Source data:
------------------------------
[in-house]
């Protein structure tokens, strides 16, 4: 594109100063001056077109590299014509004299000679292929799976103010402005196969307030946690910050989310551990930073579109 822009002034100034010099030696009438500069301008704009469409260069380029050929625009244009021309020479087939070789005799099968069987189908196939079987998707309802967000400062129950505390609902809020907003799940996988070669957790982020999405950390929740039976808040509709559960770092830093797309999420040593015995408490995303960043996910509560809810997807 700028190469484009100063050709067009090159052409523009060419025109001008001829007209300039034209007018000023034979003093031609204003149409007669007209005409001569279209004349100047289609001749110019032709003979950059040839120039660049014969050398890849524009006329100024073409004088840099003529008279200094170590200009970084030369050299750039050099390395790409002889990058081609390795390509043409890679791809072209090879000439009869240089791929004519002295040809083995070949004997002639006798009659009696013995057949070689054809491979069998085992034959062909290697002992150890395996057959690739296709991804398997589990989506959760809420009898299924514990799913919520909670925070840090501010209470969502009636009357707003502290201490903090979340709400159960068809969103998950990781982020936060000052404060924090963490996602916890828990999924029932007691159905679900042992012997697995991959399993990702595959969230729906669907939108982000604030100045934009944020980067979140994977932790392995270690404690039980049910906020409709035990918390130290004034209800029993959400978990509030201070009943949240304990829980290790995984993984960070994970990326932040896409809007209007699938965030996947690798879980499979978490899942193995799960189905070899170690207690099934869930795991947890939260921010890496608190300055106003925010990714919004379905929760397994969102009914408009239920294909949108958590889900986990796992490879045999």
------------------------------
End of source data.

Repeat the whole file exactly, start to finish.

[in-house]
């Protein structure tokens, strides 16, 4: 594109100063001056077109590299014509004299000679292929799976103010402005196969307030946690910050989310551990930073579109 822009002034100034010099030696009438500069301008704009469409260069380029050929625009244009021309020479087939070789005799099968069987189908196939079987998707309802967000400062129950505390609902809020907003799940996988070669957790982020999405950390929740039976808040509709559960770092830093797309999420040593015995408490995303960043996910509560809810997807 700028190469484009100063050709067009090159052409523009060419025109001008001829007209300039034209007018000023034979003093031609204003149409007669007209005409001569279209004349100047289609001749110019032709003979950059040839120039660049014969050398890849524009006329100024073409004088840099003529008279200094170590200009970084030369050299750039050099390395790409002889990058081609390795390509043409890679791809072209090879000439009869240089791929004519002295040809083995070949004997002639006798009659009696013995057949070689054809491979069998085992034959062909290697002992150890395996057959690739296709991804398997589990989506959760809420009898299924514990799913919520909670925070840090501010209470969502009636009357707003502290201490903090979340709400159960068809969103998950990781982020936060000052404060924090963490996602916890828990999924029932007691159905679900042992012997697995991959399993990702595959969230729906669907939108982000604030100045934009944020980067979140994977932790392995270690404690039980049910906020409709035990918390130290004034209800029993959400978990509030201070009943949240304990829980290790995984993984960070994970990326932040896409809007209007699938965030996947690798879980499979978490899942193995799960189905070899170690207690099934869930795991947890939260921010890496608190300055106003925010990714919004379905929760397994969102009914408009239920294909949108958590889900986990796992490879045999």